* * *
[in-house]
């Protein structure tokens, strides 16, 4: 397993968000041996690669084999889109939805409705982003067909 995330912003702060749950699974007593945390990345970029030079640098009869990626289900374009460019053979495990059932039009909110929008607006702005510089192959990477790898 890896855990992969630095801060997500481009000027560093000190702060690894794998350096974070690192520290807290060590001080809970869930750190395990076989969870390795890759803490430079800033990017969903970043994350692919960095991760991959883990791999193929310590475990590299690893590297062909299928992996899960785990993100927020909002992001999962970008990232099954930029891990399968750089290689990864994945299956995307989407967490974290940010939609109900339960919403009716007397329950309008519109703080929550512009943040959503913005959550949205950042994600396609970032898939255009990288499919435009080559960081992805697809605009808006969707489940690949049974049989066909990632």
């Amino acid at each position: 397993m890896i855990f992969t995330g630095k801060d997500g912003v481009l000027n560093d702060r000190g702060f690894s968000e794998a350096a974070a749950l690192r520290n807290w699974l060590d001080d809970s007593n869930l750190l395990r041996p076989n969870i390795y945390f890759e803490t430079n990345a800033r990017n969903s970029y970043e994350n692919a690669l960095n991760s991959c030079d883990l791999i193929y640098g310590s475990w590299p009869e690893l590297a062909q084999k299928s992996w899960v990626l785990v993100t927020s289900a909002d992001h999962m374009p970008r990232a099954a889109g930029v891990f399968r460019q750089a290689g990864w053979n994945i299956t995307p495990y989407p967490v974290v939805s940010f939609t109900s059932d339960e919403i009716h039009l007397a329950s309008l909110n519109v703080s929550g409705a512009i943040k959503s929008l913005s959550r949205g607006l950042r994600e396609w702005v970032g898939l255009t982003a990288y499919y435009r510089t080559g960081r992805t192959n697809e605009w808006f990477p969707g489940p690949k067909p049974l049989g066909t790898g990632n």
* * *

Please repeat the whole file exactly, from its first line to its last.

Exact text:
[in-house]
């Protein structure tokens, strides 16, 4: 397993968000041996690669084999889109939805409705982003067909 995330912003702060749950699974007593945390990345970029030079640098009869990626289900374009460019053979495990059932039009909110929008607006702005510089192959990477790898 890896855990992969630095801060997500481009000027560093000190702060690894794998350096974070690192520290807290060590001080809970869930750190395990076989969870390795890759803490430079800033990017969903970043994350692919960095991760991959883990791999193929310590475990590299690893590297062909299928992996899960785990993100927020909002992001999962970008990232099954930029891990399968750089290689990864994945299956995307989407967490974290940010939609109900339960919403009716007397329950309008519109703080929550512009943040959503913005959550949205950042994600396609970032898939255009990288499919435009080559960081992805697809605009808006969707489940690949049974049989066909990632």
């Amino acid at each position: 397993m890896i855990f992969t995330g630095k801060d997500g912003v481009l000027n560093d702060r000190g702060f690894s968000e794998a350096a974070a749950l690192r520290n807290w699974l060590d001080d809970s007593n869930l750190l395990r041996p076989n969870i390795y945390f890759e803490t430079n990345a800033r990017n969903s970029y970043e994350n692919a690669l960095n991760s991959c030079d883990l791999i193929y640098g310590s475990w590299p009869e690893l590297a062909q084999k299928s992996w899960v990626l785990v993100t927020s289900a909002d992001h999962m374009p970008r990232a099954a889109g930029v891990f399968r460019q750089a290689g990864w053979n994945i299956t995307p495990y989407p967490v974290v939805s940010f939609t109900s059932d339960e919403i009716h039009l007397a329950s309008l909110n519109v703080s929550g409705a512009i943040k959503s929008l913005s959550r949205g607006l950042r994600e396609w702005v970032g898939l255009t982003a990288y499919y435009r510089t080559g960081r992805t192959n697809e605009w808006f990477p969707g489940p690949k067909p049974l049989g066909t790898g990632n």